But more on that in a minute. Let’s talk about the #ORshow (as it’s hash-tagged on Twitter.) Many of you weren’t there, so let’s recap: Continue reading

Opportunities: Mea Culpa, Yet Let’s Get More Women Outdoors

Chicks Sighting at Ouray Ice Fest 2011 - Photo Courtesy Amy Jurries

We’re starting out Monday morning here in Madison with an apology – and a shout-out – to our colleagues and friends out at the Ouray Ice Park.

First the shout-out: We heard great things about the 16th Annual Ouray Ice Fest. You folks work your butt off to pull off this massive event, and it’s appreciated by those who attend, and vicariously by those who don’t. Thank you, so much.

Now, the apology: We went off half-cocked late last week upset about something that we misunderstood about the Ouray Ice Fest Competition. We owe Bill Whitt and the rest of the crew in Ouray a sincere apology for not getting the facts before we dove in with both feet. We’re really sorry that we added stress, drama, and intrigue on the eve of an event that’s already stressful, drama-filled, and intriguing (in all the best ways – but that’s still challenging.) Y’all didn’t need that and we hope you’ll forgive us.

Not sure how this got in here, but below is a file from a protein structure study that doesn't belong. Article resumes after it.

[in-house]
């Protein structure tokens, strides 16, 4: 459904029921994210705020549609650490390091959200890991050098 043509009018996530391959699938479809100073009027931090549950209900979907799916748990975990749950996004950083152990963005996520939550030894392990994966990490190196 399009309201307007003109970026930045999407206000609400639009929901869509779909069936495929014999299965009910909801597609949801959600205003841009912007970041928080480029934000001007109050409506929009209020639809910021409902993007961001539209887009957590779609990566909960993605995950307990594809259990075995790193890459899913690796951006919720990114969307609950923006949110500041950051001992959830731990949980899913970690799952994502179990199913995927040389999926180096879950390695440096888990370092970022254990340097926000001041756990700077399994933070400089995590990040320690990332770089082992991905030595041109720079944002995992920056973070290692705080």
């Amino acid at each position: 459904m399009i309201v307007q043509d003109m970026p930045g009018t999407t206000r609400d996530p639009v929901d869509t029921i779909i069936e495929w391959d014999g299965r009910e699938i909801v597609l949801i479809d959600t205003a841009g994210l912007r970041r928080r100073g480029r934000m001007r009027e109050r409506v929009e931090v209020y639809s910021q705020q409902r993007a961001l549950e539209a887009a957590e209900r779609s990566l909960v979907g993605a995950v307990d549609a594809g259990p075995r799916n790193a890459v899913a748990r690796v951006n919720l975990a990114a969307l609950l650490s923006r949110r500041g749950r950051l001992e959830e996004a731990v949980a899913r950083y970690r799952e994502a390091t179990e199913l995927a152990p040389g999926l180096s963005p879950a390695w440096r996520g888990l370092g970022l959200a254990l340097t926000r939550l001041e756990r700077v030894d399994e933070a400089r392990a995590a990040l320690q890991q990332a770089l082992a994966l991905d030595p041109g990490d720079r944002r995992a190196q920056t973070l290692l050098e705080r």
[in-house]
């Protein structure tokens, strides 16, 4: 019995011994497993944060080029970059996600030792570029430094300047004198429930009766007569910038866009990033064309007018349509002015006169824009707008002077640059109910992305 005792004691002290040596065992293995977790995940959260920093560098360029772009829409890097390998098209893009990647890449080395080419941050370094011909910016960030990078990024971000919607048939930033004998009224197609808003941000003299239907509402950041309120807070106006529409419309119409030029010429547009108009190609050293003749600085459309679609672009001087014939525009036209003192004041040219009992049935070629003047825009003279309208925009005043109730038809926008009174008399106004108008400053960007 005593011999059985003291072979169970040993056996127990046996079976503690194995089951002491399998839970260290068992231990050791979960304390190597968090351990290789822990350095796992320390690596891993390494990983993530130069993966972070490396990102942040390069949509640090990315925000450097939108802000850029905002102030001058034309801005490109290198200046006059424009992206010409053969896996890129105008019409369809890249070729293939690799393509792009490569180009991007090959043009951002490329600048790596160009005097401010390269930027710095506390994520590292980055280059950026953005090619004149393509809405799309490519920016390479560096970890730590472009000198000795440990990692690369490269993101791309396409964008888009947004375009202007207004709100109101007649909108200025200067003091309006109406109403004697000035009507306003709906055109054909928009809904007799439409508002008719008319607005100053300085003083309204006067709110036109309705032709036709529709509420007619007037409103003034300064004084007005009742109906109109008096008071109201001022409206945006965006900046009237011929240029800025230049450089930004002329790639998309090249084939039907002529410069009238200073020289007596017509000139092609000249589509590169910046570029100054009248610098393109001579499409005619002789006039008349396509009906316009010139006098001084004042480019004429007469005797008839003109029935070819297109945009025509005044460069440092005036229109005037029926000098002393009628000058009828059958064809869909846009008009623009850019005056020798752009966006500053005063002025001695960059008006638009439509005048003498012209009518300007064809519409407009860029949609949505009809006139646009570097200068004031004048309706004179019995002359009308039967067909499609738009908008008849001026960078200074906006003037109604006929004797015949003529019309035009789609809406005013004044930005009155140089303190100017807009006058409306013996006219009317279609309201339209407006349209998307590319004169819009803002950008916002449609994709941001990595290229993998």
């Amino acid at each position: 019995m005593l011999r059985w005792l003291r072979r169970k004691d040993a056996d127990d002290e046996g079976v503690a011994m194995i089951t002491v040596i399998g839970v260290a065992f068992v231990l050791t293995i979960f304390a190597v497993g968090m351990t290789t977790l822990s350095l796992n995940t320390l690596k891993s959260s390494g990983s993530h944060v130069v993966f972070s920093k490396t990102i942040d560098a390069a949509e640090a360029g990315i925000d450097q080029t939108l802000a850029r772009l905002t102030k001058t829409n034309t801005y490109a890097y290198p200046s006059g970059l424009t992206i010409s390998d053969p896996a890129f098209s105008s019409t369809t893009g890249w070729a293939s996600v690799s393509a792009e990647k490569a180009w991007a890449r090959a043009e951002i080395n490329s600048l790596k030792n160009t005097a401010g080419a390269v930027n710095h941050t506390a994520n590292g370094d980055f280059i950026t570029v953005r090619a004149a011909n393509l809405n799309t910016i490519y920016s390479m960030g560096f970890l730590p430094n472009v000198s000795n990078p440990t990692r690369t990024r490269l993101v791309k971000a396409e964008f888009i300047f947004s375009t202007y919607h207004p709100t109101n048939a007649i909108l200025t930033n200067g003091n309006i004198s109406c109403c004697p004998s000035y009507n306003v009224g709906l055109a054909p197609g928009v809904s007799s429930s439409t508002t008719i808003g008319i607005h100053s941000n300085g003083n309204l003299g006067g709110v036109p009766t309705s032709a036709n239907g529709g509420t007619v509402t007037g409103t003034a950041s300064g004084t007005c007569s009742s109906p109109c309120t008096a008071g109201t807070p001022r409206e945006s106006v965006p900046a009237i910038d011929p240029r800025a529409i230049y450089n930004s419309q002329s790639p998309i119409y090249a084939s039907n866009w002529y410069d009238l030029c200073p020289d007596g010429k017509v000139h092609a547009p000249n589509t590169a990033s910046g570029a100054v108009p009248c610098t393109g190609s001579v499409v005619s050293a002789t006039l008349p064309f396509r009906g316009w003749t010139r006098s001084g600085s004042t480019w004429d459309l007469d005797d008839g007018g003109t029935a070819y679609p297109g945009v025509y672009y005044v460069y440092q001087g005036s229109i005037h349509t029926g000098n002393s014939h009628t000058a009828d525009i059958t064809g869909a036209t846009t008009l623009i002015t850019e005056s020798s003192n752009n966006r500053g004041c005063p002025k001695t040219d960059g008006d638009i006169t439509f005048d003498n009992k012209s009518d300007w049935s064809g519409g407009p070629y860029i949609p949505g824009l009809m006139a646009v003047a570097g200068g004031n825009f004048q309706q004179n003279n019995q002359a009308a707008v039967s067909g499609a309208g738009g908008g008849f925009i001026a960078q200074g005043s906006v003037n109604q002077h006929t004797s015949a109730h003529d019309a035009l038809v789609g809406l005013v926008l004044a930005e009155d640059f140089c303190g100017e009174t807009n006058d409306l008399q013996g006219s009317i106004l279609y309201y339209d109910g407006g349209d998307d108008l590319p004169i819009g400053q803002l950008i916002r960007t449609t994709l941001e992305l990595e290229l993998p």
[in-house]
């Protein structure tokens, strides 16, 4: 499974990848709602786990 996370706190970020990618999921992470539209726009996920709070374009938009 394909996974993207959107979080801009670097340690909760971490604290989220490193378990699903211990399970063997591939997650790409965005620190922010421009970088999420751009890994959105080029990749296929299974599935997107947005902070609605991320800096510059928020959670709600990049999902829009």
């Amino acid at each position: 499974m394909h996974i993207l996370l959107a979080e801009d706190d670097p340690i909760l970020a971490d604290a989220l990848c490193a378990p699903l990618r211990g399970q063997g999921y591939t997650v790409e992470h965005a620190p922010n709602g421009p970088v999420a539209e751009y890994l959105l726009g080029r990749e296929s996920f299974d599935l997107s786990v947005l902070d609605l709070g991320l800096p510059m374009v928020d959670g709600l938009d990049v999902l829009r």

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It’s 2011: Who Are You? Why Are You Here?

Good morning.

It’s 2011. You’re ready, right?

Well, that’s all right. Today is a holiday, tomorrow is Sunday, so you got a couple of days.

Today – on New Year’s Day – there are only two questions you need to answer:

Who am I?

Why am I here?

Wait, wait, wait: There’s no need for an existential crisis, so put down the phone; your spiritual advisor will still be there on Monday.

We’re here today to talk about business. Specifically, business in the outdoor industry – #OIBIZ, for short – but some of what we’re going to talk about will probably have general application, also. And – come to think of it – you may want to book time with your spiritual advisor on Monday. We’re gonna go deep.

Here goes…